Charles WoolfsonMarie Curie Chair, University of LatviaChair of Labour Studies, University of GlasgowWorking on Safety Conference The Eemhof", The Netherlands. 13 September 2006.Session 12 Beyond 'safety cultural' approaches to industrial accidents: Business organisation, precarious employment and risk transfer mechanisms in the offshore oil industry
Beyond ‘safety culture’ • It is structural dimensions of business organisation, the interlinkages and discontinuities of accountability, rather than deficiencies in normative ‘safety cultures’ which need to be addressed in examining safety failures. • “Risk transfer mechanisms” accompanying precarious forms of employment in the offshore industry are characteristic of modern business organisation as a whole. • This provides an explanation of underlying causation which goes beneath the surface of purely ‘culturalist’ approaches to safety systems or indeed ‘human factors’ approaches.
HSE, Safety and the Oil Industry Charles Woolfson
Gordon Mackie Moffat Deceased 9th October 2000 • Santa Fe Magellan rig operating 120 miles east of Aberdeen in the Elgin/Franklyn Field • On contract to TotalFinaElf Exploration UK • An assistant derrickman and a member of “C” Crew (one of four crews) • Task of securing hydraulic hoses to the casing of part of the drilling apparatus • Man-riding - suspended in mid-air in a sling attached to a winch line, approximately 40-50 feet above the blowout preventer (BOP) deck
Supervisory failures • absence of a proper tool box talk before the commencement of the fatal man-riding operation • absence of a proper risk assessment of that man-riding operation • absence of a proper risk assessment of the variation that occurred part the way through • failure to stop the work on the drill floor while the man-riding operation was taking place • failure to allocate a supervisor on the drill floor • failure to allocate a man to the mouse hole • no assessment of suitability of available personnel • no allocation of roles according to that assessment • no mutual awareness of each crew members role • no allocation of supervisory function
Management Failure • Sheriff McLernan: “The deficiencies in the prescribed system …were not in my view the primary cause of the accident. The primary cause was the almost total lack of proper supervision by the persons delegated to supervise.” • Alexander Kemp (on behalf of the relatives of the deceased): “The picture that emerges is of an accident that was waiting to happen. There really were no effective controls in place. The system of management of safety, if it ever worked, had broken down. That caused a wholly avoidable fatal accident.”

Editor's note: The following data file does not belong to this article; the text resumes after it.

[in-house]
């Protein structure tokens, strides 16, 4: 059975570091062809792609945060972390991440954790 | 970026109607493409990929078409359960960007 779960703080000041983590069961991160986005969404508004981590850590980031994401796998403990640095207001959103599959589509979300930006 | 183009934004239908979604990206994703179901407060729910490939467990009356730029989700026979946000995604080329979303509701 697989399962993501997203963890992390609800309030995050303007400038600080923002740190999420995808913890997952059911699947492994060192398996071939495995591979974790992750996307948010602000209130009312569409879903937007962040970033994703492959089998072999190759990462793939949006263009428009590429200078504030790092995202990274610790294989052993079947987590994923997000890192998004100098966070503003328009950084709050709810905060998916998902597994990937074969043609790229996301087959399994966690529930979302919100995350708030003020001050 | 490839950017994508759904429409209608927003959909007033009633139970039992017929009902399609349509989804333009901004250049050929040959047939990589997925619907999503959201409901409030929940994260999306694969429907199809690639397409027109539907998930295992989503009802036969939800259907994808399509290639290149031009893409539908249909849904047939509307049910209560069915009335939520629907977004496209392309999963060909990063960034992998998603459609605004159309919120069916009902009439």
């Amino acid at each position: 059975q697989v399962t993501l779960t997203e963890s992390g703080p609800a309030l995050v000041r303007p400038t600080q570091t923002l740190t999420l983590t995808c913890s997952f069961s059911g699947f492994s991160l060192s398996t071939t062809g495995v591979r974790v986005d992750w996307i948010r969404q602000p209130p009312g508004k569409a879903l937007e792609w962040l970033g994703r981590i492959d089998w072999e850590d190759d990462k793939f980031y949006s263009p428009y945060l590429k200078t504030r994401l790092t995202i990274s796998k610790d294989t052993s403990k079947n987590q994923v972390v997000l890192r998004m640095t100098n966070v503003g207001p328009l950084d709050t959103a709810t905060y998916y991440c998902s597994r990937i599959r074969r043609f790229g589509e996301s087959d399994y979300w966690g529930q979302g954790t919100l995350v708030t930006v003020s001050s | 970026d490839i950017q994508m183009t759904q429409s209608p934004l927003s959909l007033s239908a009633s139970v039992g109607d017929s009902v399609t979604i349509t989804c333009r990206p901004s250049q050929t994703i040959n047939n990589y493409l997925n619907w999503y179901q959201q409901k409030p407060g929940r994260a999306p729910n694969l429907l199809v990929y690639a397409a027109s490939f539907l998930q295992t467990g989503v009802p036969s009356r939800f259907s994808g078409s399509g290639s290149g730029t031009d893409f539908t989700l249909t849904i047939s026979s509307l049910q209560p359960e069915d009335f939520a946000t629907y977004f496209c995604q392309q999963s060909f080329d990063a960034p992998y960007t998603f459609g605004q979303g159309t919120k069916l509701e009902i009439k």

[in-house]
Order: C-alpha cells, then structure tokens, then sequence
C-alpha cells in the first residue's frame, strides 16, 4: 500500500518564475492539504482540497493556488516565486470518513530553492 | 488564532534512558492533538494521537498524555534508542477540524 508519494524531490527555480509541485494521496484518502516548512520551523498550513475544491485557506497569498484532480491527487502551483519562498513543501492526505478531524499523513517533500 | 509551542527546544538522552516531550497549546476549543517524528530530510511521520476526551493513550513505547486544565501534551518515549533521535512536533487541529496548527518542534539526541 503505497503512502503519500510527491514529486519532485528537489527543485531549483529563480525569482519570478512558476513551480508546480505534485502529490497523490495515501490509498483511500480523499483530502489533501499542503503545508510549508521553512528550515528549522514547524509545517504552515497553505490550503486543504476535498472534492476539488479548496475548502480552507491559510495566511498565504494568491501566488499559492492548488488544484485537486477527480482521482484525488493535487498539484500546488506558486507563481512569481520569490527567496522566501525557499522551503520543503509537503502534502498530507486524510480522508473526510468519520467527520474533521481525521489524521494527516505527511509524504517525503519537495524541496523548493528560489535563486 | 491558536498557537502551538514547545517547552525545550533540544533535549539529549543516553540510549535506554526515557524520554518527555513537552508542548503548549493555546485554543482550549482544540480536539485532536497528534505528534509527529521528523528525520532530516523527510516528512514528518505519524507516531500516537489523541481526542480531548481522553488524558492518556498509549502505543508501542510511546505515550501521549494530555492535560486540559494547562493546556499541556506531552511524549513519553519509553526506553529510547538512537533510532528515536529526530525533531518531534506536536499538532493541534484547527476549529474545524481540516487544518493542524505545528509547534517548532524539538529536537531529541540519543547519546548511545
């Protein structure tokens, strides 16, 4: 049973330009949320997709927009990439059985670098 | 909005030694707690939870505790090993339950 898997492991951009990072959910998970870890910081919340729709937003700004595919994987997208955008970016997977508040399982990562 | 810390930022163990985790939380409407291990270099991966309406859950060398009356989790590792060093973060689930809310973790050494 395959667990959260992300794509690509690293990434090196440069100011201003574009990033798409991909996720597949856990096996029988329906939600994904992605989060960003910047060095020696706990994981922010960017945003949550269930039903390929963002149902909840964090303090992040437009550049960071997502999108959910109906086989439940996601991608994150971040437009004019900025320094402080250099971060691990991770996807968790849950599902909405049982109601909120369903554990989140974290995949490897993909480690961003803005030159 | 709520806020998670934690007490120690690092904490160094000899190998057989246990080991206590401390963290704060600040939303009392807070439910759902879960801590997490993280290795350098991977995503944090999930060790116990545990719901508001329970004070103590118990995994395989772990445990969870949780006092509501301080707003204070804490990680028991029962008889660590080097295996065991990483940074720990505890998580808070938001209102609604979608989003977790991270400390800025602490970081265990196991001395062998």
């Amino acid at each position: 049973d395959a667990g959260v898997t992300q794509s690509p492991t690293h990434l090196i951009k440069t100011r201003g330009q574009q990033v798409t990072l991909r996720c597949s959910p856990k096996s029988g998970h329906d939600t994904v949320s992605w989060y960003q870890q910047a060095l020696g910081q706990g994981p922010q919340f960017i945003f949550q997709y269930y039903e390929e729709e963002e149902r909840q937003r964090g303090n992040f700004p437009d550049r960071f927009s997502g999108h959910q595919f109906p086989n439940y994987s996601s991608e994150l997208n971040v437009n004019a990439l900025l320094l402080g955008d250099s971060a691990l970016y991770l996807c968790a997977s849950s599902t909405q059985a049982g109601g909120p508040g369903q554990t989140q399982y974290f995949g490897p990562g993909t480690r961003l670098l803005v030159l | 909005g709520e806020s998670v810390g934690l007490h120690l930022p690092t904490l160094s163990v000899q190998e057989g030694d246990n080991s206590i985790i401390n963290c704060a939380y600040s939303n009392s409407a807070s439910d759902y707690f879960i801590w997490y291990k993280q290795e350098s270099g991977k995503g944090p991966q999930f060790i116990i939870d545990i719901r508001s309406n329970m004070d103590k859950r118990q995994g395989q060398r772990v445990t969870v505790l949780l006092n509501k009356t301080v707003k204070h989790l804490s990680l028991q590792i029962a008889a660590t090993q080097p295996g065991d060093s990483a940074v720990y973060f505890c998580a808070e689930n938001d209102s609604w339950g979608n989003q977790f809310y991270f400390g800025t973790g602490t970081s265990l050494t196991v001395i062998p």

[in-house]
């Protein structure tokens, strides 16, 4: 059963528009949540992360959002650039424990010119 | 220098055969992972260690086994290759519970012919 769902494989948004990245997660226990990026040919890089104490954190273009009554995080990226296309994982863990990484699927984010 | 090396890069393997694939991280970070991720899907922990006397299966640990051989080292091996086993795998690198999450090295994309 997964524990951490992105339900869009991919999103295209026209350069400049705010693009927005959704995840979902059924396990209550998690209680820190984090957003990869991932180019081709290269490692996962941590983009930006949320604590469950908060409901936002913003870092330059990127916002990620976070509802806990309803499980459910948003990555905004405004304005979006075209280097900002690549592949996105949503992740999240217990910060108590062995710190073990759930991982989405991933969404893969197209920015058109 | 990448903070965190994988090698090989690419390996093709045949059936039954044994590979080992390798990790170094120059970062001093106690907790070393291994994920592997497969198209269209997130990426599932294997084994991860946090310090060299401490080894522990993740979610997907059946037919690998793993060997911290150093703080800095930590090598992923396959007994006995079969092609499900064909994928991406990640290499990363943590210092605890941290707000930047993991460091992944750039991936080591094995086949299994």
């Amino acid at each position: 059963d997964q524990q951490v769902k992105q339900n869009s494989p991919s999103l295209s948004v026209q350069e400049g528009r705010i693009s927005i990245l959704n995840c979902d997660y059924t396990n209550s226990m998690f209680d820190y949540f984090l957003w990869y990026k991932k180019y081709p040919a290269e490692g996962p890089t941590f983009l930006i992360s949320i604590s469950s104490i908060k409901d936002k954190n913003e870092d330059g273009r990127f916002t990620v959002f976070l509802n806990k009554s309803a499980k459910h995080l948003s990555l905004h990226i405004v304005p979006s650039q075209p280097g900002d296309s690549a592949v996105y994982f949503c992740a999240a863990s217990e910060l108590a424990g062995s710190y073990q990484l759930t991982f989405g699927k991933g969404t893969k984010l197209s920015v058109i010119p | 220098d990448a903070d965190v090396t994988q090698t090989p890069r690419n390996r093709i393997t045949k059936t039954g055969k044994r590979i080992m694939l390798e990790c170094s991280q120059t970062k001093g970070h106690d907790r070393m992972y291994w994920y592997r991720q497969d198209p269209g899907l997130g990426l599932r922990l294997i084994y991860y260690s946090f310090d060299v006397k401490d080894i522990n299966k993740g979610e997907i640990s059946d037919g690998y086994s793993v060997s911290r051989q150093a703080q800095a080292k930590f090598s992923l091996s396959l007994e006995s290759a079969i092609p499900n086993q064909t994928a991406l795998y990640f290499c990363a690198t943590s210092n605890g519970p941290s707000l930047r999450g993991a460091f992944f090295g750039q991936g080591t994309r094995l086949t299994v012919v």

Offshore drilling industry management Magellan not an atypical installation:- • Profit and results-driven ethos of industry • History of authoritarian management • Legacy of victimisation and NRB • Lack on unionisation • In theory, ‘Time out for Safety’ • Reality, inadvisable and might carry repercussions • Suppression of workers’ ‘voice’ • Absence of effective trade unionism
Attitudes and Culture • Sheriff McLernan:- unless there is “elimination of the attitudes which were primarily responsible for the occurrence of this accident” there is a “real risk of further serious accident.”
Business interrelations: dependency and ambiguity. • Major oil companies constitute the client organisations. • In turn, they subcontract many of the specialist services to a variety of sub-contractors. • These sub-contractors drill for oil and provide many specialist functions on an out-sourced basis for offshore installations. • The oil companies retain direct responsibility, mainly for the core group of their own employees.